Eric MacAfee
20th September, 2011 @ 05:05 pm PDT

Re; Eric MacAfee

It is a question of where you, or I think the money will do the most good for the most people. I will also add schools just behind sanitation on the list and a structural information campaign above electricity.

Slowburn
20th September, 2011 @ 06:33 pm PDT

If, indeed, this type of housing can withstand an Earthquake of 8.0 on the Richter scale, then I have to agree that the money devoted to this project was well spent. After all, the lessons learned in building the housing should be immediately applicable to other types of structures, like school buildings and medical clinics, and Sichuan an earthquake-prone region where such solutions could save innumerable lives....

Henri

mhenriday
21st September, 2011 @ 07:09 am PDT

This only takes into account the cost of constucting the house itself. What about the land. In places like India, its the land that costs up to 50% of the money even for regular houses. Quite a few of those billion people under $1 a day earning power live in cities.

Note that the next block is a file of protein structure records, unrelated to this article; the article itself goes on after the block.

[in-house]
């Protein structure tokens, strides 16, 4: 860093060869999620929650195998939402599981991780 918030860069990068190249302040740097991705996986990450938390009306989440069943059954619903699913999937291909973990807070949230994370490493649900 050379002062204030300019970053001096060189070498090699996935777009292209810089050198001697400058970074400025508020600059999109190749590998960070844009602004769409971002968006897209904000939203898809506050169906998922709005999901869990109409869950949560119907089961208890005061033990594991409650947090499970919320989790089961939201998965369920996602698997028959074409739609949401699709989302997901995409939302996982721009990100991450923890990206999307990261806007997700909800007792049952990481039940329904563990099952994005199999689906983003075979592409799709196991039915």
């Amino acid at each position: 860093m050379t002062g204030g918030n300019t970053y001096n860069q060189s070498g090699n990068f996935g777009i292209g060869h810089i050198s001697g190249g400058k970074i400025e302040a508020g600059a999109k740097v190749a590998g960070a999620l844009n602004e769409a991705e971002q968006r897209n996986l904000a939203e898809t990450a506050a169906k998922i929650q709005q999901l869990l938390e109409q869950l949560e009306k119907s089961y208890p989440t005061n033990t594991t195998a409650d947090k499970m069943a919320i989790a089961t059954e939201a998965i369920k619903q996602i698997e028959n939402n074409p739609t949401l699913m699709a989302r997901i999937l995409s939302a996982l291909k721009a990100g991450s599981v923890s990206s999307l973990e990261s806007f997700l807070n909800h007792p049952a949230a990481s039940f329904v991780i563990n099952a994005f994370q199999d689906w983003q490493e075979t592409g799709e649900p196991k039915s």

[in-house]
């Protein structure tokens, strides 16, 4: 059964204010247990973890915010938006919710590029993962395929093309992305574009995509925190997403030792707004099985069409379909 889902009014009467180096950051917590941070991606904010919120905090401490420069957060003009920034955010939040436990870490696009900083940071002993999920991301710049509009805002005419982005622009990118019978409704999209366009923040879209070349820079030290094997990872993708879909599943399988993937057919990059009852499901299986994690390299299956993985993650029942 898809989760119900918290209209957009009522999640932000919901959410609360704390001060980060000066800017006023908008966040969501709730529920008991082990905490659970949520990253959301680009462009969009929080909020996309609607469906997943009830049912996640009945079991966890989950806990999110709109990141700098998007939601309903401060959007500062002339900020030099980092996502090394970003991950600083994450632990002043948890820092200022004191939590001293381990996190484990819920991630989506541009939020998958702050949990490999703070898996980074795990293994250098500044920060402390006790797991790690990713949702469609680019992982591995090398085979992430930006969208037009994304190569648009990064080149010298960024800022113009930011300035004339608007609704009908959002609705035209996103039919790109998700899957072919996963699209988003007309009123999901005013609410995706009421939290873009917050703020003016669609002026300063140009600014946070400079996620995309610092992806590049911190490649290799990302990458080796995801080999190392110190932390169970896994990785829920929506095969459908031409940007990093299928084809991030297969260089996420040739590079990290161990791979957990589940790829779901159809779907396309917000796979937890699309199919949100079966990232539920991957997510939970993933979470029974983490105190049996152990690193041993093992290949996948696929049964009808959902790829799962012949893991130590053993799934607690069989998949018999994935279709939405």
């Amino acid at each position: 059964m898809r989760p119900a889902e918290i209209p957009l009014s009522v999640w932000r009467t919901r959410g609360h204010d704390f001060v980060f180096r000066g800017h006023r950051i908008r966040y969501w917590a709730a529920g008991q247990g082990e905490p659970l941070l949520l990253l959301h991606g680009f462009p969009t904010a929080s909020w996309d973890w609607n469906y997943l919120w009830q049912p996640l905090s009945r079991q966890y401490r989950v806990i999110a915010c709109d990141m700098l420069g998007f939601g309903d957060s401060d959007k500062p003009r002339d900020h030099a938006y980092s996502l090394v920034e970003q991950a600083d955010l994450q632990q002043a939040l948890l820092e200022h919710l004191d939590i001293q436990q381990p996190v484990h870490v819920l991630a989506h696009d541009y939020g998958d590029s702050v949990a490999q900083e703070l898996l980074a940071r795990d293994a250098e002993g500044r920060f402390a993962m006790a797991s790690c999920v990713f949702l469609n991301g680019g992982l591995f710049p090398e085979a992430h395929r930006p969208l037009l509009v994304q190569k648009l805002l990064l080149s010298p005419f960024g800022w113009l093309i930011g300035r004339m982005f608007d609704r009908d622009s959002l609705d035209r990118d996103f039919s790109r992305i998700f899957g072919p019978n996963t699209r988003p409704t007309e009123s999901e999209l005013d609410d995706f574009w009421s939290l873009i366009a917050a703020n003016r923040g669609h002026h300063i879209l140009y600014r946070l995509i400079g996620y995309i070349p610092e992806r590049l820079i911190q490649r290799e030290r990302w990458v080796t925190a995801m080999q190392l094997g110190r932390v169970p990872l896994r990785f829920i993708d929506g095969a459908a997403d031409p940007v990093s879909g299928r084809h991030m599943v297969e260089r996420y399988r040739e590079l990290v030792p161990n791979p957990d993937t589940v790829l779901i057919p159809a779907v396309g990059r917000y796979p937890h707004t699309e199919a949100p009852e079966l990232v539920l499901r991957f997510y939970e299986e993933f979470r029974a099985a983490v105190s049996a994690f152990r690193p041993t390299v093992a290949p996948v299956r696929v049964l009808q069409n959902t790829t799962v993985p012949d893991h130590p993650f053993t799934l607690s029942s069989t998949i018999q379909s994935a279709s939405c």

People who have houses in villages often times have their house built for generations, they will look down upon these cheap houses. compared to their stone houses built long back.

Arun Murali
22nd September, 2011 @ 12:12 am PDT

Having experienced Katrina & it's woeful aftermath with the contaminated trailers, I think this is a good avenue of pursuit. Disaster housing is an area that could use some refinement. If these homes could be taken apart & stored or shipped they could be most useful. Setting up the required systems, [waste, electrical, water] is no big deal. All you need is a lot of PVC pipe, and wire.Using a connecting system like Simpson Strong ties & screws would make it like a Lego set. Easy to assemble & disassemble. As far as land use issues, after Katrina many remote sites were set up with access to public transportation.

unusualsuspect
22nd September, 2011 @ 04:16 am PDT

Well, another thing about making a house affordable is inexpensive home decor. The walls aren't the only thing that makes a home expensive, although it certainly helps! About how many square feet will these be? Thanks for the post!

Marth Tolkien
21st February, 2013 @ 03:37 pm PST